“God must have a better plan.”
“God always works things out for the best.”
“You can’t out-give God.”
“God always provides. Look at the birds and the flowers. He’ll take care of your needs, too.”
“God always comes through.”
“God’s timing is perfect.”
“God never gives you more than you can handle.”
They’re the fairy tale endings of the Christian faith, the trite promises and pat religious phrases we find ourselves spewing out simply when we don’t know how else to explain it when life is hard and overwhelming and scary.
Like when there’s cancer.
Like when there’s starvation and bloating hunger in villages where there simply is no food—not in anyone’s home, not in a local church running a food pantry, not at a grocery store where you can beg for a loaf of bread from other shoppers.
How do we dare make life sound simple, flowery, and easy when it’s not? This is the conversation I had with a friend this week.
A few days later, in a sanctuary filled with mourners, corporately grieving the loss of a beautiful Christian woman to breast cancer, a few stood up to share their memories and thoughts about her life. The rest of us passed tissues down the rows and echoed sniffles.
One woman stood and said something I don’t think I’ll ever forget. In one of their last conversations together, sitting across from a woman so ill from the cancer recurrence filling her lungs with fluid and sapping strength from her limbs, they agreed that they felt beaten down by the promises in Scripture.
They knew death was near and they did not think they’d see the healing, deliverance, restoration, and happy ending they had so longed for, they had prayed for, and that the “happy filter” of God’s promises would make you expect.
So now what?
I remember the moment also when I sat by my dad’s death bed. He was decrepit, a large man shrunken down to frail bones. He was living in a sick shell of a body. Once so witty and smart, boisterous and just plain big in his personality and manner, now he was a trapped soul, mostly in a coma, no longer in control of his body or mind—totally dependent on others, mostly unaware, mostly unresponsive.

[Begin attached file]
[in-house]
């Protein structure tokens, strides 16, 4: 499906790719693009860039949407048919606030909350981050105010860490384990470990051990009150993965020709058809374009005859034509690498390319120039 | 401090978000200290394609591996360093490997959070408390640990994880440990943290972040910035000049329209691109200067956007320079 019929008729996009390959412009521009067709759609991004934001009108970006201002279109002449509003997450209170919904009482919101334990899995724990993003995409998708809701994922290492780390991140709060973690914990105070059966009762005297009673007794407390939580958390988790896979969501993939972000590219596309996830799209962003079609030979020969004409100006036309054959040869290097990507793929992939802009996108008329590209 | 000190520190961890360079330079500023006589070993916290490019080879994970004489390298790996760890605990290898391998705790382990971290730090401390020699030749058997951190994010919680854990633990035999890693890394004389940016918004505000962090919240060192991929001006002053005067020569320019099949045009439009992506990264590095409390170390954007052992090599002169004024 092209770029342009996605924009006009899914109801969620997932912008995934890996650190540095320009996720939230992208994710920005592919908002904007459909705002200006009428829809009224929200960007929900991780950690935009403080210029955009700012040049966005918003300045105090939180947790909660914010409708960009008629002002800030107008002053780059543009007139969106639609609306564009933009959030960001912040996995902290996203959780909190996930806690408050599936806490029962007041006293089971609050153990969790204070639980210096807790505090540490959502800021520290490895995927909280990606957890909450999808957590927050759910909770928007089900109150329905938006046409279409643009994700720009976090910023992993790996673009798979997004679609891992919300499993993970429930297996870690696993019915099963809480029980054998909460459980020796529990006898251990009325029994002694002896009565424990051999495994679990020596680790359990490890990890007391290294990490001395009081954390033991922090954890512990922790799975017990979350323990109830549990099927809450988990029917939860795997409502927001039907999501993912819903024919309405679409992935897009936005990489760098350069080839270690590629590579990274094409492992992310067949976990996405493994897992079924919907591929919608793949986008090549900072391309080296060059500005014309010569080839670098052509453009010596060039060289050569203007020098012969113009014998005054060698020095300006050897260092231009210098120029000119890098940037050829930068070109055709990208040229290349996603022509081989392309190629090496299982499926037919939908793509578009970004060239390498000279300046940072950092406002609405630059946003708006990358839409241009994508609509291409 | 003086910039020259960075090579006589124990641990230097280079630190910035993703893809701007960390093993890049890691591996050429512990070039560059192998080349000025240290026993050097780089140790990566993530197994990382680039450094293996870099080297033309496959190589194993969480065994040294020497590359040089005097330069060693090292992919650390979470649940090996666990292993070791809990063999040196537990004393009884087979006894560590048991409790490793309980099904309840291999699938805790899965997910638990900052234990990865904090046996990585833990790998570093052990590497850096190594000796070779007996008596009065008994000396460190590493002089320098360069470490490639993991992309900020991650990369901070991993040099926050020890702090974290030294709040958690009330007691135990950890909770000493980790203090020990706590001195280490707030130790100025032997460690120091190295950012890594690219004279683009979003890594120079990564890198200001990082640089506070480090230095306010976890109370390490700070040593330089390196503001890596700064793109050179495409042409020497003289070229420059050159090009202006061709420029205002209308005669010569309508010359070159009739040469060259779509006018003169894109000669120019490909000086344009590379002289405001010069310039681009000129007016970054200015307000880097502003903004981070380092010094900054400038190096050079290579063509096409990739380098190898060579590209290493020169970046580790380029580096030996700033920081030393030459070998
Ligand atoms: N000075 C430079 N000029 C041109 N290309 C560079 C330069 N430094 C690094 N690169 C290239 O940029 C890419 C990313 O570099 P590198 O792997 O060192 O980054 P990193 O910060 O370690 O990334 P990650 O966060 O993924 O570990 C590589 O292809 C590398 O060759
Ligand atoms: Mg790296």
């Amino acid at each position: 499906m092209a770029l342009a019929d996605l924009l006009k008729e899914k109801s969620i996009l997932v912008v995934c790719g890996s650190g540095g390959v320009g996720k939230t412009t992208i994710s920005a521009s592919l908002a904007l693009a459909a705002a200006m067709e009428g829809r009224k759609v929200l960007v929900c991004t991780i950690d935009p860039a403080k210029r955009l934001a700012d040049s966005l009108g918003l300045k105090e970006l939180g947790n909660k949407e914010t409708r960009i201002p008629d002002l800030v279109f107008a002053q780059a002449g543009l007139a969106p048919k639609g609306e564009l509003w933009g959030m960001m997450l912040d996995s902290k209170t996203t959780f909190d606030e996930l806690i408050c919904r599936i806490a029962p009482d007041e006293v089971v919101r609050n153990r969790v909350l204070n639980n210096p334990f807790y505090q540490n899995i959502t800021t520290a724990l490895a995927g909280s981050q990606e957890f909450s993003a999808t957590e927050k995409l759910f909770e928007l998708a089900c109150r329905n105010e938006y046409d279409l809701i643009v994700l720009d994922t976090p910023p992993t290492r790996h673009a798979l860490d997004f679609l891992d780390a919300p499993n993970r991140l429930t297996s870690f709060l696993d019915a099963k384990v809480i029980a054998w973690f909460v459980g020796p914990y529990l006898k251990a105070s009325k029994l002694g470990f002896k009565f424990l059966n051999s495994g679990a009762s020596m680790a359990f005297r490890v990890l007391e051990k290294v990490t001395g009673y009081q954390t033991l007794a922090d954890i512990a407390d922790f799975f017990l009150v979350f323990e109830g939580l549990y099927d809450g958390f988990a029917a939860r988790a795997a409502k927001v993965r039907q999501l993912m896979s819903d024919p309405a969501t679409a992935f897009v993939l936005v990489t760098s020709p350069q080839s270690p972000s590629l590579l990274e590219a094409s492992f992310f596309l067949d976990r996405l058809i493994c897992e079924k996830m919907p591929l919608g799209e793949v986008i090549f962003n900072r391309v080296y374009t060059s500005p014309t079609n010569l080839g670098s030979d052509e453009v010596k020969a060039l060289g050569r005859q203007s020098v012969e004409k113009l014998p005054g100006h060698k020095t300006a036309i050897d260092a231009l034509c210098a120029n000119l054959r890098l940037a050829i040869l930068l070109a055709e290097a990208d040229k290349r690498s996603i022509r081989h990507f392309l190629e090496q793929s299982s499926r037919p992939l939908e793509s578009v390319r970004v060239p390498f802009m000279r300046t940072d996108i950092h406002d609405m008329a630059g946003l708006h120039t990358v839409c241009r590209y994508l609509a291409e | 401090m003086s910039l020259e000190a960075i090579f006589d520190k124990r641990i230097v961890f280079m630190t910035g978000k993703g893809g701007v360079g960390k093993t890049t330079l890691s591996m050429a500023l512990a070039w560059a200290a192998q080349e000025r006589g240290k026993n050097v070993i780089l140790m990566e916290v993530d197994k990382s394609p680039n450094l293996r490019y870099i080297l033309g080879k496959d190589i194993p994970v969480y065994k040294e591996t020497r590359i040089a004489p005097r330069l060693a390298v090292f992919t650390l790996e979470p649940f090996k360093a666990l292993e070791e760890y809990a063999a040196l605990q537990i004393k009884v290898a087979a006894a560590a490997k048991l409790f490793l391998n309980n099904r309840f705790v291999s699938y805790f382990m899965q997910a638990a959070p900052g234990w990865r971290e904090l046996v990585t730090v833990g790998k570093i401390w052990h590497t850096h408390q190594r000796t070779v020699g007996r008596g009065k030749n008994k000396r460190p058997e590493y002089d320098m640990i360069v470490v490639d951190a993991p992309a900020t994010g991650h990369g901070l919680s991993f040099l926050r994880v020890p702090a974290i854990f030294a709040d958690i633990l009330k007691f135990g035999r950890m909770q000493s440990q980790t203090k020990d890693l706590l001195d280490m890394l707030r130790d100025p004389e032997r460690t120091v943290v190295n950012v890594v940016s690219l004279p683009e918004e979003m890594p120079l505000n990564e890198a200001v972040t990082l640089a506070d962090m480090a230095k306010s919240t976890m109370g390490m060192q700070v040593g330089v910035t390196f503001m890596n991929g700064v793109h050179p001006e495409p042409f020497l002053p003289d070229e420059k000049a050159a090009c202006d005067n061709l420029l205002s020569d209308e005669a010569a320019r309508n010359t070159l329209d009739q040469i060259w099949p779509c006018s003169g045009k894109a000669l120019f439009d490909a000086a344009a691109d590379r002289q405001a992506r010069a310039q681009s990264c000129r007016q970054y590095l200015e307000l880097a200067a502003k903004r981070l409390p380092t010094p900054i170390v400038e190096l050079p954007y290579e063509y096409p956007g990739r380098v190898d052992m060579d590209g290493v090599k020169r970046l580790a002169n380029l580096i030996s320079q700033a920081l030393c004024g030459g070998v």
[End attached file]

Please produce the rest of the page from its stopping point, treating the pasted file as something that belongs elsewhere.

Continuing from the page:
I believed and I still believe that the God who could call Lazarus to step out of a tomb, throw off grave clothes and come to life again could have healed my dad at any time, even when death seemed imminent, as in any second near.
But He didn’t. God chose not to heal that time. He chose not to heal the woman we remembered at her memorial service this weekend.
In tears, the woman sharing at the memorial service said that when they felt totally beaten down, like their faith had just been battered and bashed, her friend facing death said, “Then we must pray and ask God to make us more tender.”
Please make me tender, Lord. Use these times of sadness and the seasons we don’t understand, the moments when faith is so hard to stand on and the promises of Scripture seem too simple to hold true, please then make my heart tender again.
What other response can there be at times but bitterness?
It’s something I’d never considered before, but both Paul and Peter urged believers to be tenderhearted:
“Be kind to one another, tenderhearted, forgiving one another, as God in Christ forgave you” (Ephesians 4:32).
“Finally, all of you, have unity of mind, sympathy, brotherly love, a tender heart, and a humble mind” (1 Peter 3:8).
If our faith depends on quick answers to prayer and fairy tale lives with superficially happy endings, we’ll be hardened to the needs of others, uncomprehending when they share out of their pain and unmoved by compassion when we see their brokenness.
Not only that, but if our faith doesn’t depend on the Rock of God and His character, but instead stands only on happy (and often misquoted and taken out of context) Christian catch-phrases, we’ll watch the wind and waves of the storm demolish and destroy our houses on the sand (Matthew 7).
We don’t necessarily need enough faith to calm any storm, to walk on the water in the midst of a tempest or sit unmoved and unafraid when our boat seems ready to sink. We just need enough faith to stretch out our hand to Jesus as we sink and cry out, “Lord save me” (Matthew 14:30).
Even that is enough for Jesus to hold us up out of the waves.
Let’s be honest today. It’s not always easy to sing, “‘Tis so sweet to trust in Jesus.” Sometimes it’s downright difficult. It’s murky and hazed over and difficult to see. Sometimes it’s desperately painful.
But we don’t have to have all the answers. In fact, we don’t really need to say much of anything at all. Certainly, we don’t have to pretend that it’s easy or shrug mourning off our shoulders with little more than, “it’s all for the best.”
Instead, we can ask for God to make our hearts tender, soft and pliable in His hands because of the pain we’ve endured. And we can reach out one desperate hand and cry out, “Lord, save me.” Sometimes, that’s all we can honestly say and that’s enough.
Heather King is a wife, mom, Bible Study teacher, writer for www.myfrienddebbie.com and worship leader. Most importantly, she is a Christ follower with a desire to help others apply the Bible to everyday life with all its mess, noise, and busyness. To read more devotionals by Heather King, click here.